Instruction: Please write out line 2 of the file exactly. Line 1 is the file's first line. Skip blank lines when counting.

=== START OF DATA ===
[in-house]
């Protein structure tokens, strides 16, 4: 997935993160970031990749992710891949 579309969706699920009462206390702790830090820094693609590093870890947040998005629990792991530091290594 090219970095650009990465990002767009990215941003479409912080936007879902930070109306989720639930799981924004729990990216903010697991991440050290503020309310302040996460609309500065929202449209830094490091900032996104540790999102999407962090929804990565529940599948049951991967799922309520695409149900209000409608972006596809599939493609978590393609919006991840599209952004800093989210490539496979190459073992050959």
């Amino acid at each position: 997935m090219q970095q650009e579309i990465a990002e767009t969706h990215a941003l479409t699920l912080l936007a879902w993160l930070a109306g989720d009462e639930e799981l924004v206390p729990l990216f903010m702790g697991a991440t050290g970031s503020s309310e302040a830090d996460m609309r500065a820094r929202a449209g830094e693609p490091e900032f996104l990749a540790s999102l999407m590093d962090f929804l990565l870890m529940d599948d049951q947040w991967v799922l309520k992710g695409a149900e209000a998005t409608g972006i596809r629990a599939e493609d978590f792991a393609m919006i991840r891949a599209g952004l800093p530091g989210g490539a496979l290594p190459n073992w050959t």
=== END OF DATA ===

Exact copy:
């Protein structure tokens, strides 16, 4: 997935993160970031990749992710891949 579309969706699920009462206390702790830090820094693609590093870890947040998005629990792991530091290594 090219970095650009990465990002767009990215941003479409912080936007879902930070109306989720639930799981924004729990990216903010697991991440050290503020309310302040996460609309500065929202449209830094490091900032996104540790999102999407962090929804990565529940599948049951991967799922309520695409149900209000409608972006596809599939493609978590393609919006991840599209952004800093989210490539496979190459073992050959």